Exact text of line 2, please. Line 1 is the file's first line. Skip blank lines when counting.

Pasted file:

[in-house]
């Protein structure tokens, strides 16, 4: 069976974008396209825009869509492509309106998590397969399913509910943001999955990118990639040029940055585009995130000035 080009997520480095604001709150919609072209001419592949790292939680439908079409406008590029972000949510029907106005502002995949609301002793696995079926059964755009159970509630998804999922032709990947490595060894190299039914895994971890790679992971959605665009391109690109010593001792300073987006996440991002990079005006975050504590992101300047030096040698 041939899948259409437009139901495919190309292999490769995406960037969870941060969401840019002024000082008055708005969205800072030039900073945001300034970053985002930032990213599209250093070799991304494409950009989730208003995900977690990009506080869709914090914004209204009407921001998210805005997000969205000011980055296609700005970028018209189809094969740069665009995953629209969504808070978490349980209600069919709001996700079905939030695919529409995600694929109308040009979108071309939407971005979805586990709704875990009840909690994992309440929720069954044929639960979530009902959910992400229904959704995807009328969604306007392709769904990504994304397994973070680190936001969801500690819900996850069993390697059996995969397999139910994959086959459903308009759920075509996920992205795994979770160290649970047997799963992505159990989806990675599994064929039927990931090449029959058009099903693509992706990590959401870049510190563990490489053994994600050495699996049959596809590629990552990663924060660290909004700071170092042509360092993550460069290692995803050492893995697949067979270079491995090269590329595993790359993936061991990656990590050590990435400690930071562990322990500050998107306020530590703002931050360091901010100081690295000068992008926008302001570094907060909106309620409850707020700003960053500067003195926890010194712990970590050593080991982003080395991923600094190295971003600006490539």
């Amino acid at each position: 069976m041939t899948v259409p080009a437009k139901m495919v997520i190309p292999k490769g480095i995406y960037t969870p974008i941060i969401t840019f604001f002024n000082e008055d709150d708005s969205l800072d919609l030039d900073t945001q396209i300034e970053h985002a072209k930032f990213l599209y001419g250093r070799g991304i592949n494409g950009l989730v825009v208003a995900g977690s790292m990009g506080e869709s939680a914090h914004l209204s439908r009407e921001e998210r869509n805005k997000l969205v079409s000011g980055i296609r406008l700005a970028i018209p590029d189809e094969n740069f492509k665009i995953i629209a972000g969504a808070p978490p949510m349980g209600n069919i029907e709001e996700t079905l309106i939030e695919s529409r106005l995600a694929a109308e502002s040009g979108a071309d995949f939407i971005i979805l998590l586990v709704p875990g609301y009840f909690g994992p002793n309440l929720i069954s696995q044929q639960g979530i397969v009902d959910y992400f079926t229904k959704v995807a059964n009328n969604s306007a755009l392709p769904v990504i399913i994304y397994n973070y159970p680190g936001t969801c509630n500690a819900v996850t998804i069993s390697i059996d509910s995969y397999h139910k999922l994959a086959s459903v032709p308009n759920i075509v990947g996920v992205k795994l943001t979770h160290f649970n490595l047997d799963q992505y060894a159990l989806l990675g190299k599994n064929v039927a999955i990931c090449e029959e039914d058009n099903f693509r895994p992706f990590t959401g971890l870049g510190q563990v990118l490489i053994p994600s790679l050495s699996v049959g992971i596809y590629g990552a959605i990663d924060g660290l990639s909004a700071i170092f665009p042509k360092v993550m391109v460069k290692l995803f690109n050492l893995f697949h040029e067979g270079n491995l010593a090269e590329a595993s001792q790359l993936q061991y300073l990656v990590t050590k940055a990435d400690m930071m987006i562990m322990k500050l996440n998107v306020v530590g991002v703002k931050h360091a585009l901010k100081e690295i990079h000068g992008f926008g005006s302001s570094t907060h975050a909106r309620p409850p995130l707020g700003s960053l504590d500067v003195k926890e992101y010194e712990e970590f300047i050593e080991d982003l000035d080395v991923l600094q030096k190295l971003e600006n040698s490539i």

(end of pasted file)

């Protein structure tokens, strides 16, 4: 069976974008396209825009869509492509309106998590397969399913509910943001999955990118990639040029940055585009995130000035 080009997520480095604001709150919609072209001419592949790292939680439908079409406008590029972000949510029907106005502002995949609301002793696995079926059964755009159970509630998804999922032709990947490595060894190299039914895994971890790679992971959605665009391109690109010593001792300073987006996440991002990079005006975050504590992101300047030096040698 041939899948259409437009139901495919190309292999490769995406960037969870941060969401840019002024000082008055708005969205800072030039900073945001300034970053985002930032990213599209250093070799991304494409950009989730208003995900977690990009506080869709914090914004209204009407921001998210805005997000969205000011980055296609700005970028018209189809094969740069665009995953629209969504808070978490349980209600069919709001996700079905939030695919529409995600694929109308040009979108071309939407971005979805586990709704875990009840909690994992309440929720069954044929639960979530009902959910992400229904959704995807009328969604306007392709769904990504994304397994973070680190936001969801500690819900996850069993390697059996995969397999139910994959086959459903308009759920075509996920992205795994979770160290649970047997799963992505159990989806990675599994064929039927990931090449029959058009099903693509992706990590959401870049510190563990490489053994994600050495699996049959596809590629990552990663924060660290909004700071170092042509360092993550460069290692995803050492893995697949067979270079491995090269590329595993790359993936061991990656990590050590990435400690930071562990322990500050998107306020530590703002931050360091901010100081690295000068992008926008302001570094907060909106309620409850707020700003960053500067003195926890010194712990970590050593080991982003080395991923600094190295971003600006490539």